I have recently been thinking about some mathematical gadgetry that should together combine into an $(\infty,n)$-category (actually, an $(n,n)$-category) for $n = 4$. I don't know what axioms I need to check in order to promote "should" into "do". My wish with this question is that someone can point me to the appropriate place in the literature where the necessary axioms are written down. Of course, if wishes were research articles....

I understand my gadgetry in terms of a set (actually, a proper class) of "objects" and, between any two objects, an "$(\infty,n-1)$-category" of morphisms. I put that in quotes because to actually have it requires that the answer to my title is affirmative up to dimension $n-1$. I have a pretty good understanding of the putative composition "functors" (but similarly, I don't know what axioms I need to check to guarantee "functoriality"), and can verify many reasonable requests (e.g. I can probably rig up a contractible space of compositions of any tuple of composable morphisms, if requested to do so).

What I don't have good understanding of are the "invertible" morphisms. This is a problem for the following reason. The only axioms for "$(\infty,n)$-category" that I know very well are the axioms of $n$-fold complete Segal space (note that the linked article is incorrect as stated in the opening paragraph; in order to be a model of higher categories, an extra "essential constancy" condition is necessary). But the axiom of "completeness" is not something that's particularly natural for my gadgetry. So I could, if pressed, package my gadgetry into an $n$-fold Segal space, but I don't expect there to be any natural way to satisfy the completeness condition. (Asking for completeness is a homotopical version of asking for your categories to be skeletal; when said this way, it is not surprising that it is unnatural.)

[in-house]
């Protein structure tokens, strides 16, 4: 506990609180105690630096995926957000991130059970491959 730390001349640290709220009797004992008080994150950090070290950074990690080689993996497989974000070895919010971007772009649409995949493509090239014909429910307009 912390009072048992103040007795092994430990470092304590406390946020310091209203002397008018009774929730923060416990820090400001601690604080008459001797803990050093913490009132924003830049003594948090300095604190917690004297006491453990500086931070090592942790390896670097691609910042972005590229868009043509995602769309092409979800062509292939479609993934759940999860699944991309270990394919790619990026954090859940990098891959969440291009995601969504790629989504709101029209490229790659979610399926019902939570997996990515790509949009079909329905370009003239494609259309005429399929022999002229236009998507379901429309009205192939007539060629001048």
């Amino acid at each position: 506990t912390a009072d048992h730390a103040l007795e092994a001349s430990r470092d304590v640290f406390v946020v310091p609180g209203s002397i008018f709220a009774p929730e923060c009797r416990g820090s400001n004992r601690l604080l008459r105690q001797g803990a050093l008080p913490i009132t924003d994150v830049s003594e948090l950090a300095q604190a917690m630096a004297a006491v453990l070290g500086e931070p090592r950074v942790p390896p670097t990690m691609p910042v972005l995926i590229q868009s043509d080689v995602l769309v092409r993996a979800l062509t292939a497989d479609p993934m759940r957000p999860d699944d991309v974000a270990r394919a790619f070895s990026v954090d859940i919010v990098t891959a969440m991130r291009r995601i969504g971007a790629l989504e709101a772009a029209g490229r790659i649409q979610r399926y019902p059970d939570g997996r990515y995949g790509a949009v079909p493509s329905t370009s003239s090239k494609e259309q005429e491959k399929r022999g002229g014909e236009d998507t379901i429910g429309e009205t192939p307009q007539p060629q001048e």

My real wish is that the literature would contain: (1) For any $(\infty,1)$-category $\mathcal S$ satisfying some reasonable axioms, a notion of "$(\infty,1)$-category enriched in $\mathcal S$" consisting of a set of objects and for every pair of objects an object of $\mathcal S$, and some morphisms in $\mathcal S$; (2) there is an $(\infty,1)$-category $\mathrm{Cat}(\mathcal S)$ of these, and it also satisfies said "reasonable axioms"; (3) the 1-category $\mathrm{Set}$ is an example of such $\mathcal S$, and the corresponding enriched categories are just (strict) 1-categories; (4) the definitions unpack such that $\mathrm{Cat}(\mathrm{Cat}(\mathrm{Set}))$ is automatically and effortlessly the collection of bicategories; (5) $\mathrm{Cat}^n(\mathrm{Set})$ is a model of $(n,n)$-categories, and $\mathrm{Cat}^n(\mathrm{Spaces})$ is a model of $(\infty,n)$-categories, where $\mathrm{Spaces}$ is some well-suited $(\infty,1)$-category of homotopy types. But my experience has been that the literature does not contain as many definitions and results as my wishes for it.

Thus: What axioms do I need to check? Where can I look them up? Where can I learn more?

Homotopy theory of higher categories]? He defines higher Segal categories by iterated weak enrichment, so it might be a good fit for your problem. $\endgroup$ – Zhen Lin Apr 22 '14 at 7:13verynatural condition. Fortunately, there is a universal way to "complete" an incomplete category (which also distinguishes it from skeletality). $\endgroup$ – Mike Shulman Apr 22 '14 at 21:34